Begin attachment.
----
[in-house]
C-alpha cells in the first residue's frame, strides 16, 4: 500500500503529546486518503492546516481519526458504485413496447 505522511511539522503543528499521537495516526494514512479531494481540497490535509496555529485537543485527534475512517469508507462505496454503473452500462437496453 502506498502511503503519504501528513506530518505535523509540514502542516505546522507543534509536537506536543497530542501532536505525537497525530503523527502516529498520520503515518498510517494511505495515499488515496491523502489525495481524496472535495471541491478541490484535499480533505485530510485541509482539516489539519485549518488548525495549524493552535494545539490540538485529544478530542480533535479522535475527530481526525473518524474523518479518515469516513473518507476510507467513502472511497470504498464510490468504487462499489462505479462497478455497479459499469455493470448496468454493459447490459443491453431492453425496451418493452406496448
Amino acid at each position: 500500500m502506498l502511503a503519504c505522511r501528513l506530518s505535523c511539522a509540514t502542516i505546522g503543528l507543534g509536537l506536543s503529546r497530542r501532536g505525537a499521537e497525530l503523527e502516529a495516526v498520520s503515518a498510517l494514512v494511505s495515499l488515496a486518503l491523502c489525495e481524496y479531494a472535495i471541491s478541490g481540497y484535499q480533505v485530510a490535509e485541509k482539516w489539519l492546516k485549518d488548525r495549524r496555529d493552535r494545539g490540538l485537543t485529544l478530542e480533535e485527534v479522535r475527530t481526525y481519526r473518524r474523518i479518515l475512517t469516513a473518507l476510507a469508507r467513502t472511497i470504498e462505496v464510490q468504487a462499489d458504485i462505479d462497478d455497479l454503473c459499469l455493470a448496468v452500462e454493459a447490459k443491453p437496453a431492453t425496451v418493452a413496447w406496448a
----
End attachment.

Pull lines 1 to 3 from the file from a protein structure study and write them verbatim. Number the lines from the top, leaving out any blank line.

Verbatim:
[in-house]
C-alpha cells in the first residue's frame, strides 16, 4: 500500500503529546486518503492546516481519526458504485413496447 505522511511539522503543528499521537495516526494514512479531494481540497490535509496555529485537543485527534475512517469508507462505496454503473452500462437496453 502506498502511503503519504501528513506530518505535523509540514502542516505546522507543534509536537506536543497530542501532536505525537497525530503523527502516529498520520503515518498510517494511505495515499488515496491523502489525495481524496472535495471541491478541490484535499480533505485530510485541509482539516489539519485549518488548525495549524493552535494545539490540538485529544478530542480533535479522535475527530481526525473518524474523518479518515469516513473518507476510507467513502472511497470504498464510490468504487462499489462505479462497478455497479459499469455493470448496468454493459447490459443491453431492453425496451418493452406496448
Amino acid at each position: 500500500m502506498l502511503a503519504c505522511r501528513l506530518s505535523c511539522a509540514t502542516i505546522g503543528l507543534g509536537l506536543s503529546r497530542r501532536g505525537a499521537e497525530l503523527e502516529a495516526v498520520s503515518a498510517l494514512v494511505s495515499l488515496a486518503l491523502c489525495e481524496y479531494a472535495i471541491s478541490g481540497y484535499q480533505v485530510a490535509e485541509k482539516w489539519l492546516k485549518d488548525r495549524r496555529d493552535r494545539g490540538l485537543t485529544l478530542e480533535e485527534v479522535r475527530t481526525y481519526r473518524r474523518i479518515l475512517t469516513a473518507l476510507a469508507r467513502t472511497i470504498e462505496v464510490q468504487a462499489d458504485i462505479d462497478d455497479l454503473c459499469l455493470a448496468v452500462e454493459a447490459k443491453p437496453a431492453t425496451v418493452a413496447w406496448a